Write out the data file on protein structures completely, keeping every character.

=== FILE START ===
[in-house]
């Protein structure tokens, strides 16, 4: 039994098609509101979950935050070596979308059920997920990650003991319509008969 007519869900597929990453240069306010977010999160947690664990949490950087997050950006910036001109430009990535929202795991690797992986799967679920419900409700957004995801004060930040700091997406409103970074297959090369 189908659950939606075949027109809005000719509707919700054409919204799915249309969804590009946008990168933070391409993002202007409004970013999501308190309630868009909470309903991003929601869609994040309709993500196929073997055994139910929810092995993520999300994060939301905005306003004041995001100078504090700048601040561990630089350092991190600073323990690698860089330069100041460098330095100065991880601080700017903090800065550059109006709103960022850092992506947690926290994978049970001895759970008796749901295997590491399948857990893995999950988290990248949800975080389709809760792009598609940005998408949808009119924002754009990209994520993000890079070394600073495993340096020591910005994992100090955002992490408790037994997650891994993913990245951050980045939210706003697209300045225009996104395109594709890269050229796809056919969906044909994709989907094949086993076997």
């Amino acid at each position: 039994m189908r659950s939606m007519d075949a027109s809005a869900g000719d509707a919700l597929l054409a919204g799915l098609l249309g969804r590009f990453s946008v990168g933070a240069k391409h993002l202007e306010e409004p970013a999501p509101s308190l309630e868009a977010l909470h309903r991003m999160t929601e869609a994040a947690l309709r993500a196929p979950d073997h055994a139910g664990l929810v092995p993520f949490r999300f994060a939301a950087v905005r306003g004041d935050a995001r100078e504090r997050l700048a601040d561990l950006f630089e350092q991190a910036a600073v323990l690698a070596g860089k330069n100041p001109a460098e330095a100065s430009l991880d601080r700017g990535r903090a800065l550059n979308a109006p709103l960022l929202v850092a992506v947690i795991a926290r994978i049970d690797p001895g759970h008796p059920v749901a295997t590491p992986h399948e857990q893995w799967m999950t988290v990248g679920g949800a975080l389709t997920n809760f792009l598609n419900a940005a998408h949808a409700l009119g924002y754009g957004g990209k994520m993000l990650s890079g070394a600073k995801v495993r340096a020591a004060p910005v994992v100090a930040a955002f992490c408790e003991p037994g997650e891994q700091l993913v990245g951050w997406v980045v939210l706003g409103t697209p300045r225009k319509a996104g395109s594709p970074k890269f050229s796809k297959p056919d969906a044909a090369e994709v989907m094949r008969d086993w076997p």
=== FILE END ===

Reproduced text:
[in-house]
């Protein structure tokens, strides 16, 4: 039994098609509101979950935050070596979308059920997920990650003991319509008969 007519869900597929990453240069306010977010999160947690664990949490950087997050950006910036001109430009990535929202795991690797992986799967679920419900409700957004995801004060930040700091997406409103970074297959090369 189908659950939606075949027109809005000719509707919700054409919204799915249309969804590009946008990168933070391409993002202007409004970013999501308190309630868009909470309903991003929601869609994040309709993500196929073997055994139910929810092995993520999300994060939301905005306003004041995001100078504090700048601040561990630089350092991190600073323990690698860089330069100041460098330095100065991880601080700017903090800065550059109006709103960022850092992506947690926290994978049970001895759970008796749901295997590491399948857990893995999950988290990248949800975080389709809760792009598609940005998408949808009119924002754009990209994520993000890079070394600073495993340096020591910005994992100090955002992490408790037994997650891994993913990245951050980045939210706003697209300045225009996104395109594709890269050229796809056919969906044909994709989907094949086993076997």
């Amino acid at each position: 039994m189908r659950s939606m007519d075949a027109s809005a869900g000719d509707a919700l597929l054409a919204g799915l098609l249309g969804r590009f990453s946008v990168g933070a240069k391409h993002l202007e306010e409004p970013a999501p509101s308190l309630e868009a977010l909470h309903r991003m999160t929601e869609a994040a947690l309709r993500a196929p979950d073997h055994a139910g664990l929810v092995p993520f949490r999300f994060a939301a950087v905005r306003g004041d935050a995001r100078e504090r997050l700048a601040d561990l950006f630089e350092q991190a910036a600073v323990l690698a070596g860089k330069n100041p001109a460098e330095a100065s430009l991880d601080r700017g990535r903090a800065l550059n979308a109006p709103l960022l929202v850092a992506v947690i795991a926290r994978i049970d690797p001895g759970h008796p059920v749901a295997t590491p992986h399948e857990q893995w799967m999950t988290v990248g679920g949800a975080l389709t997920n809760f792009l598609n419900a940005a998408h949808a409700l009119g924002y754009g957004g990209k994520m993000l990650s890079g070394a600073k995801v495993r340096a020591a004060p910005v994992v100090a930040a955002f992490c408790e003991p037994g997650e891994q700091l993913v990245g951050w997406v980045v939210l706003g409103t697209p300045r225009k319509a996104g395109s594709p970074k890269f050229s796809k297959p056919d969906a044909a090369e994709v989907m094949r008969d086993w076997p």